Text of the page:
Heineken Hits Trouble Entering Indian Market

Heineken is one of the best known (and most loved) brands of beer in the world. They’ve long held a serious hold on many markets and have recently entered several new markets. One of those that seemed the most promising was India, where beer consumption is growing and there are few established brands within Heineken’s niche market. However, it seems as though the company’s deployment in the Indian market has hit a few snags.

A Toehold Only

Heineken does have some presence in the Indian market – the company imports their beer though the price to Indian consumers is very high thanks to the trade restrictions on imported beer. The brewery came up with a way to get around the cost issue and achieve more than a mere toehold in the market. Heineken purchased almost 40% of India’s largest brewery. 

Problems from the Outset

The company faced serious challenges from the outset, though. Their initial forecast of offering Heineken brewed in India during 2010 had to be put off because they had to bring in an entire new line of brewing equipment and even had to grow the right barley for the beer in order to maintain their trademark taste. Their revised release date of late 2011 seems to have also been off the mark with news sources now claiming that Indian-brewed Heineken will not be available to consumers until sometime in 2012.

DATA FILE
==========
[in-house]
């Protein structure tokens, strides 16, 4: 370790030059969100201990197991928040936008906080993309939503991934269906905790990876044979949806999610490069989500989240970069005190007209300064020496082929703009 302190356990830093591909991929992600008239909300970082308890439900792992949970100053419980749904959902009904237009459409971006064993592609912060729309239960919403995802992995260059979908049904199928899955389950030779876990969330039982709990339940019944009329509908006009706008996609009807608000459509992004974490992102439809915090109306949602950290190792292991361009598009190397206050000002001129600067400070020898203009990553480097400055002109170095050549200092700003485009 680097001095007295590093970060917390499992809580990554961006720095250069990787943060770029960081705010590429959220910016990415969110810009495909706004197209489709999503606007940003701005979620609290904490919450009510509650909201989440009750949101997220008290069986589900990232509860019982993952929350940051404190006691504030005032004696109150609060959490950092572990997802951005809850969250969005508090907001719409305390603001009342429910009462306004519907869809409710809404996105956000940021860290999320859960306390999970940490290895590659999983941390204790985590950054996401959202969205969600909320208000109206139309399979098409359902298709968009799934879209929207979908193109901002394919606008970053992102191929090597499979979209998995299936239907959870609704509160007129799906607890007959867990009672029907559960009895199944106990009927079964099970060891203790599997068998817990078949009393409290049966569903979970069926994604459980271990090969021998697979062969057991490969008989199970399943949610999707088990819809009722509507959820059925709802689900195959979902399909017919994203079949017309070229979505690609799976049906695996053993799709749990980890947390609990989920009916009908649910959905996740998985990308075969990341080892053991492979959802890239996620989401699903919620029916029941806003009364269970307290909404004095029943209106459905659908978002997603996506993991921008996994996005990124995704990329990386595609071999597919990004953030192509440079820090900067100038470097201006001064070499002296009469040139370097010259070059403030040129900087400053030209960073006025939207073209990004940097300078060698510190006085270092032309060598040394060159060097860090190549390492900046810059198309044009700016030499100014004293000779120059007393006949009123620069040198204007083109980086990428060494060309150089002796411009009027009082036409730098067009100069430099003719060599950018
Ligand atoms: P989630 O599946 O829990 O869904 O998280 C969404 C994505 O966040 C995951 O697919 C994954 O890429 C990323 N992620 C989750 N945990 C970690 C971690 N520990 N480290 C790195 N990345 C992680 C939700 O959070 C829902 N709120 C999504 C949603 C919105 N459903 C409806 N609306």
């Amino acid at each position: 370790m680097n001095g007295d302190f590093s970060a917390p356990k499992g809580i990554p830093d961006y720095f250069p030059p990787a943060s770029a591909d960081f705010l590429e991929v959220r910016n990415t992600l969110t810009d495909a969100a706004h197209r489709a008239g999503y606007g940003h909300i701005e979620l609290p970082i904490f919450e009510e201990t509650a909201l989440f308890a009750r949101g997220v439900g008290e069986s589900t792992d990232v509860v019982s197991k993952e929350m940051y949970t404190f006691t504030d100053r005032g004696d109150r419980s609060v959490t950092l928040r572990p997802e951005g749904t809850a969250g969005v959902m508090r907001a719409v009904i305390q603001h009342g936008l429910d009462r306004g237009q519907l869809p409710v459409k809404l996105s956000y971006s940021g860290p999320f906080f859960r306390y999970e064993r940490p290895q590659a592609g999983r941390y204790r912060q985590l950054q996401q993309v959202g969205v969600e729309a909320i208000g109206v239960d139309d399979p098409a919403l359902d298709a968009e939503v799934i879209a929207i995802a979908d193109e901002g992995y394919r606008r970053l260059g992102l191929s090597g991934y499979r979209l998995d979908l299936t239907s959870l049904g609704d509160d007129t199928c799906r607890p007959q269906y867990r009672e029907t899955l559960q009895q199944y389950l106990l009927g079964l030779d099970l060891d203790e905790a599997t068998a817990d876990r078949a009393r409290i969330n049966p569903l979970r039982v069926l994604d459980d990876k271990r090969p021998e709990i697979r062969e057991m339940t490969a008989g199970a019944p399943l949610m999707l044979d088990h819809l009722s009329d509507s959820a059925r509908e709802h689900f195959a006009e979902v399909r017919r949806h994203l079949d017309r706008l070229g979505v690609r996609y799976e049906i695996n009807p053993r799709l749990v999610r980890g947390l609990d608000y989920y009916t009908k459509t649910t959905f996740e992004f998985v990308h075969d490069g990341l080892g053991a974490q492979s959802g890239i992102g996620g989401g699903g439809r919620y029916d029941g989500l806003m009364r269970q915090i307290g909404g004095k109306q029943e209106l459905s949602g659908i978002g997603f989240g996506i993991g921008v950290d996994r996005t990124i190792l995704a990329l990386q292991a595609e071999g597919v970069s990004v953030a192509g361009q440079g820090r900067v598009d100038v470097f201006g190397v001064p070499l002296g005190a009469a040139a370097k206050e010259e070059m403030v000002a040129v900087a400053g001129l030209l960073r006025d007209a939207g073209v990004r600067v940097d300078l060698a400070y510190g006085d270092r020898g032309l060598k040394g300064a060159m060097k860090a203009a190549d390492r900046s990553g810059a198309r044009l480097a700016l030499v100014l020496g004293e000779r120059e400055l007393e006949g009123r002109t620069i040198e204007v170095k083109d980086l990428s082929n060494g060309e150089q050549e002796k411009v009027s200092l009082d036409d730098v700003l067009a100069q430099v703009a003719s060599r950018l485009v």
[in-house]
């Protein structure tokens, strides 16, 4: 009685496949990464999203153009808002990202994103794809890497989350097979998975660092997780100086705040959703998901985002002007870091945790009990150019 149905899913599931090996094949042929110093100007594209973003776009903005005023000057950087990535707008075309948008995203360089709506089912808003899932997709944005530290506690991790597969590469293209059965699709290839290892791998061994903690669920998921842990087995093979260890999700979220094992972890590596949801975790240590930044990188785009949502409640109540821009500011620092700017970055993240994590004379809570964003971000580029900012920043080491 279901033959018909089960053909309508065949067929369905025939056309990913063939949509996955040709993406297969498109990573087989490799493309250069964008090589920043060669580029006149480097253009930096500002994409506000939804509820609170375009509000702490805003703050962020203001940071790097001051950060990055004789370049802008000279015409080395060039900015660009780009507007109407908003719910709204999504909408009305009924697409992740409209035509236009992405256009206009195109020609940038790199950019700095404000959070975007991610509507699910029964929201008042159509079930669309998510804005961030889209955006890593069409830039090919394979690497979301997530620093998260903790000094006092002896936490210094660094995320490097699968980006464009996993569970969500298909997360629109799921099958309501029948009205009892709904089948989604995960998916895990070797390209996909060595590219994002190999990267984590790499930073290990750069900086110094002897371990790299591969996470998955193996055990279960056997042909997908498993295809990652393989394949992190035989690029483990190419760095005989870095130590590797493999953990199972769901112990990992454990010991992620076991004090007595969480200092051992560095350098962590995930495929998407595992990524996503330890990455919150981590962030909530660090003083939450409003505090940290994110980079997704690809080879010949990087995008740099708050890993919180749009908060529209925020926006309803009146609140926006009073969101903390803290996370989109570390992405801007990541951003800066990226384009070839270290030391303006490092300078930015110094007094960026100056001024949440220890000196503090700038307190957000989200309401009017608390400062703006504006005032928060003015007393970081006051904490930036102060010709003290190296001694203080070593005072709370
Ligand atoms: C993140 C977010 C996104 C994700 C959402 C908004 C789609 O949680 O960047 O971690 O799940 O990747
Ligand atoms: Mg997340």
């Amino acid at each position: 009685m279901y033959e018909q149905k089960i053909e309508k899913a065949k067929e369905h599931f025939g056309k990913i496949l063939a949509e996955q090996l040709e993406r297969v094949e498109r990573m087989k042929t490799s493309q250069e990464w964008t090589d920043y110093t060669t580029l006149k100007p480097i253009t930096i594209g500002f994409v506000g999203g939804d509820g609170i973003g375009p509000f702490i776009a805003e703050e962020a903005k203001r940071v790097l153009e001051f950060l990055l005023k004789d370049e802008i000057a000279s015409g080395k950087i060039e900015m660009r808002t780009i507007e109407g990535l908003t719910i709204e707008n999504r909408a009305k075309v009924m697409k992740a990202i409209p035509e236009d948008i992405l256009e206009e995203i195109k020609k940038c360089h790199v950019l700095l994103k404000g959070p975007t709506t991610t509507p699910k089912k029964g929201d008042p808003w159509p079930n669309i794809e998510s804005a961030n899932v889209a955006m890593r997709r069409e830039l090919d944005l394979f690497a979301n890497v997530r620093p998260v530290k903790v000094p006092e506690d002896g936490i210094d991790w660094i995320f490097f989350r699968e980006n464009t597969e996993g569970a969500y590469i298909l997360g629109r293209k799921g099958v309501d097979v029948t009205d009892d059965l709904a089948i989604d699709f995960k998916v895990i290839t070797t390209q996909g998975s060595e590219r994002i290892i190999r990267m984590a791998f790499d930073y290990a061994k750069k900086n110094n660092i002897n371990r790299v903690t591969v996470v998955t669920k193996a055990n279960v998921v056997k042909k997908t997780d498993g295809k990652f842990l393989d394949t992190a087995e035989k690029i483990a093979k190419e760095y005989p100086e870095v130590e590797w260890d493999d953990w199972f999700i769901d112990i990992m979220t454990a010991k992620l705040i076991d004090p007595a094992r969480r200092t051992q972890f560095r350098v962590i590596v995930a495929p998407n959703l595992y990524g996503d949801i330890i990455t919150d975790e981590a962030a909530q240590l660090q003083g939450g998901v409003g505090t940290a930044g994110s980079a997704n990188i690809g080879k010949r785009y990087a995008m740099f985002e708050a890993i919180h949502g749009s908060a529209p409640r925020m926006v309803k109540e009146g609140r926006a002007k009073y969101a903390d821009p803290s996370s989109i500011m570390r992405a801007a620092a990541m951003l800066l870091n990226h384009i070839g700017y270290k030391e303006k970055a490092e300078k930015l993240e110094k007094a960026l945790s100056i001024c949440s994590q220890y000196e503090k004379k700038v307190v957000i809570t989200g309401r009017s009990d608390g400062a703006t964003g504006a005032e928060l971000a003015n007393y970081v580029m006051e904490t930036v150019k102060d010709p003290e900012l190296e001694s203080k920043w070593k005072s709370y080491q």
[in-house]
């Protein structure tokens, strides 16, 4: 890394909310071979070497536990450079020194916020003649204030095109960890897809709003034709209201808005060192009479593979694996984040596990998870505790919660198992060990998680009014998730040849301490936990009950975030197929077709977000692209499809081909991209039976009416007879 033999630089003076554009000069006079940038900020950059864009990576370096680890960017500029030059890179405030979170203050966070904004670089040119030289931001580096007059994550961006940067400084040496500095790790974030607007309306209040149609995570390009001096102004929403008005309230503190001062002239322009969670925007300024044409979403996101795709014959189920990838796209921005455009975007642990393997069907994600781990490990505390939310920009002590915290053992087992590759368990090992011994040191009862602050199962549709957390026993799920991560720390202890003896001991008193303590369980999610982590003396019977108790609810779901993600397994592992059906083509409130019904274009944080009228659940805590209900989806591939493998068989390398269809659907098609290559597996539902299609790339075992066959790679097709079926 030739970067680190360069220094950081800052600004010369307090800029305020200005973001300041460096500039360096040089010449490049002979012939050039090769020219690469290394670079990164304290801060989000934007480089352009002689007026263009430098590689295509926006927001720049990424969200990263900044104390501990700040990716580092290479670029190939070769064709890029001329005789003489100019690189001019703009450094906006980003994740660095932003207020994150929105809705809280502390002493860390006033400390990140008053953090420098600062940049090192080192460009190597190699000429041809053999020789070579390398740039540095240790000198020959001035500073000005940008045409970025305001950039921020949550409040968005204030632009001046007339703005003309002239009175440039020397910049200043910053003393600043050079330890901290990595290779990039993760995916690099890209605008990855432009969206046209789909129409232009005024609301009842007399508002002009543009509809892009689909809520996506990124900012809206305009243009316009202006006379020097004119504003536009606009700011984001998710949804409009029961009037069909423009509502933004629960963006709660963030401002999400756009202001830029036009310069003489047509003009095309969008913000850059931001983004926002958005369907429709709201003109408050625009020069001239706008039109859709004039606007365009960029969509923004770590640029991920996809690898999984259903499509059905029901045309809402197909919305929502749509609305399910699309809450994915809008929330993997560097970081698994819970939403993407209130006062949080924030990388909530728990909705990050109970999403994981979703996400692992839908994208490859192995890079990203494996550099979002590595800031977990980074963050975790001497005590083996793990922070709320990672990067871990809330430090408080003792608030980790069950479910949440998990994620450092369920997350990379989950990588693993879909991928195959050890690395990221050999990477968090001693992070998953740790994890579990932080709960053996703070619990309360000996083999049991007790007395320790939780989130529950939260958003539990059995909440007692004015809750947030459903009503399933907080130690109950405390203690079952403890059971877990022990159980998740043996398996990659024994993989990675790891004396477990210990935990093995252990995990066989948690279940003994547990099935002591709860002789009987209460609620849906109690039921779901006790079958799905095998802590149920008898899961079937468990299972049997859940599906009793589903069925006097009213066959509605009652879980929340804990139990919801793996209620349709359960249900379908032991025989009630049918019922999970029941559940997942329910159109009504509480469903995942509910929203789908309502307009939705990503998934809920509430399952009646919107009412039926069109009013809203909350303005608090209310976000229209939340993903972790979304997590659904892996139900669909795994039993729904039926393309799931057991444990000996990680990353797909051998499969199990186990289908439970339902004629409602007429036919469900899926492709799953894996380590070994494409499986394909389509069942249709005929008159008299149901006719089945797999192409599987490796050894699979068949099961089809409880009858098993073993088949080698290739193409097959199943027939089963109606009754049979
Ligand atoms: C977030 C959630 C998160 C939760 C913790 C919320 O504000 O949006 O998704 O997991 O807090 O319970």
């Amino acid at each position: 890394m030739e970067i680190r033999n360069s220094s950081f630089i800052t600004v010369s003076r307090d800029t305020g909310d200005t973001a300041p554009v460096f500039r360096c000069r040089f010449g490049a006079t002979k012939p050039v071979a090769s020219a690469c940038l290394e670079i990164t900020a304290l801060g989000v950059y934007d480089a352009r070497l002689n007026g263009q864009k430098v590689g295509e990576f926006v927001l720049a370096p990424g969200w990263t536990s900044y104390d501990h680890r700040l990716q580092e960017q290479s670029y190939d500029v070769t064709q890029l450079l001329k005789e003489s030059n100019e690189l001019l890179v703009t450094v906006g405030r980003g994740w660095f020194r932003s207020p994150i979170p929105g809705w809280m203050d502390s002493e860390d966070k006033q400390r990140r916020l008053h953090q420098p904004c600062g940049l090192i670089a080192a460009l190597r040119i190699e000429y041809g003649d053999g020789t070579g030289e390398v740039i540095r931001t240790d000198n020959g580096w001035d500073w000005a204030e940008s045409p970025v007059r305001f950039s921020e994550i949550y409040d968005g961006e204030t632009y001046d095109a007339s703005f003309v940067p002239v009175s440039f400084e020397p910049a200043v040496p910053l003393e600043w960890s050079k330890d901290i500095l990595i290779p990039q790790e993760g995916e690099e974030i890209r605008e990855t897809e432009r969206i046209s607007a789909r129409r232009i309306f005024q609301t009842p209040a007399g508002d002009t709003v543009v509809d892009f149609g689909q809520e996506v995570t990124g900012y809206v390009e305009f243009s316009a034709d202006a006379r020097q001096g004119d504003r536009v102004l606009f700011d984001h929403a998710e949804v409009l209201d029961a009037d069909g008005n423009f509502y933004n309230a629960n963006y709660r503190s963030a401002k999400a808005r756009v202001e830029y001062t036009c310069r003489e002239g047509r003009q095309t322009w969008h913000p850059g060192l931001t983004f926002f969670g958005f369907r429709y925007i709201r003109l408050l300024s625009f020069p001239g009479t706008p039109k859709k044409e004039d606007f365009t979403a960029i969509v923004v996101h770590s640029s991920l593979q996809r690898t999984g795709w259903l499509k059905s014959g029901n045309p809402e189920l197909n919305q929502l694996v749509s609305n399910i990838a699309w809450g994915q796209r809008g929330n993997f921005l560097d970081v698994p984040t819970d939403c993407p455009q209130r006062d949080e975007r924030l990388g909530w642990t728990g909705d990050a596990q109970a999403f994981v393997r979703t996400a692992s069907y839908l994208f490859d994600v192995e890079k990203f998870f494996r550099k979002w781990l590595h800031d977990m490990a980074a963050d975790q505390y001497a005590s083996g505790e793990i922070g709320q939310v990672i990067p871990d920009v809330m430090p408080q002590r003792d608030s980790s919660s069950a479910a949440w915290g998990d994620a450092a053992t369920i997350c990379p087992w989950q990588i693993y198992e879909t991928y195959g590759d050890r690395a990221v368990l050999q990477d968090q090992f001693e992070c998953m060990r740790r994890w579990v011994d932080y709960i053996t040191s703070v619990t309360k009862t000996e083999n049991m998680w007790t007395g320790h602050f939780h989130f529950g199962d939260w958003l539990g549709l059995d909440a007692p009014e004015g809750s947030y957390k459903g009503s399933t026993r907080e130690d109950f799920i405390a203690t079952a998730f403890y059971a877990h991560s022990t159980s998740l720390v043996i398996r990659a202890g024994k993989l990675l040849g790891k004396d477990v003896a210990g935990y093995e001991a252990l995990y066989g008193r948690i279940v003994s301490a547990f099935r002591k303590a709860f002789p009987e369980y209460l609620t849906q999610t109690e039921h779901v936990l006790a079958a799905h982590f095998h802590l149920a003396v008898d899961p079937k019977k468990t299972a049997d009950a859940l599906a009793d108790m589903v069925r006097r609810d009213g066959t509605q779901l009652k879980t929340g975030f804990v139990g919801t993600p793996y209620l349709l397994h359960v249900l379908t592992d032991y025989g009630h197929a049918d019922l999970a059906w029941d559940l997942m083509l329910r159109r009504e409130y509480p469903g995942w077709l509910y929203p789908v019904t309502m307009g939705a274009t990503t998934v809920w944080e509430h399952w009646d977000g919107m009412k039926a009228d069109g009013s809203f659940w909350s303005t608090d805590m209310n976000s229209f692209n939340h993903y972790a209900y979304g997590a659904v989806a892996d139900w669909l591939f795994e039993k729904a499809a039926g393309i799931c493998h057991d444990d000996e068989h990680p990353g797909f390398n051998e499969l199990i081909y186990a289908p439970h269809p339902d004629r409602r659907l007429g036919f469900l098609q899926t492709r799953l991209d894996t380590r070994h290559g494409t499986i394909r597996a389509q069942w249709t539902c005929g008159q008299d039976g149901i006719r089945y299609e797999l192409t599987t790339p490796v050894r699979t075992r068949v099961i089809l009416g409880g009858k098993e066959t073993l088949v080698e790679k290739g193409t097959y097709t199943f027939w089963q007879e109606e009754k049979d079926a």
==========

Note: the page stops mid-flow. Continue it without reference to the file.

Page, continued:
Why Brew Local?

Why is Heineken so concerned about brewing locally? For a “luxury” beer brand, a high price point does not necessarily equate to a bad thing. However, when considering the other beer brands available in the market and their various prices, it becomes clear that imported Heineken is really just too expensive for most citizens of India to afford. The move to brew locally will reduce the cost of the beer to consumers by a substantial amount and make it easier for Heineken to be competitive there.

A Symbiotic Relationship

The purchase of shares in UB will certainly benefit Heineken. However, UB hopes that goes both ways. The idea is to use the relationship to help UB’s other beer offerings gain notice on a global stage and make the company more profitable while introducing the world to some unique brands of beer previously unavailable to consumers. 

In the end, it all comes down to being a waiting game. Indian citizens will certainly get India-brewed Heineken at some point. The only question is when.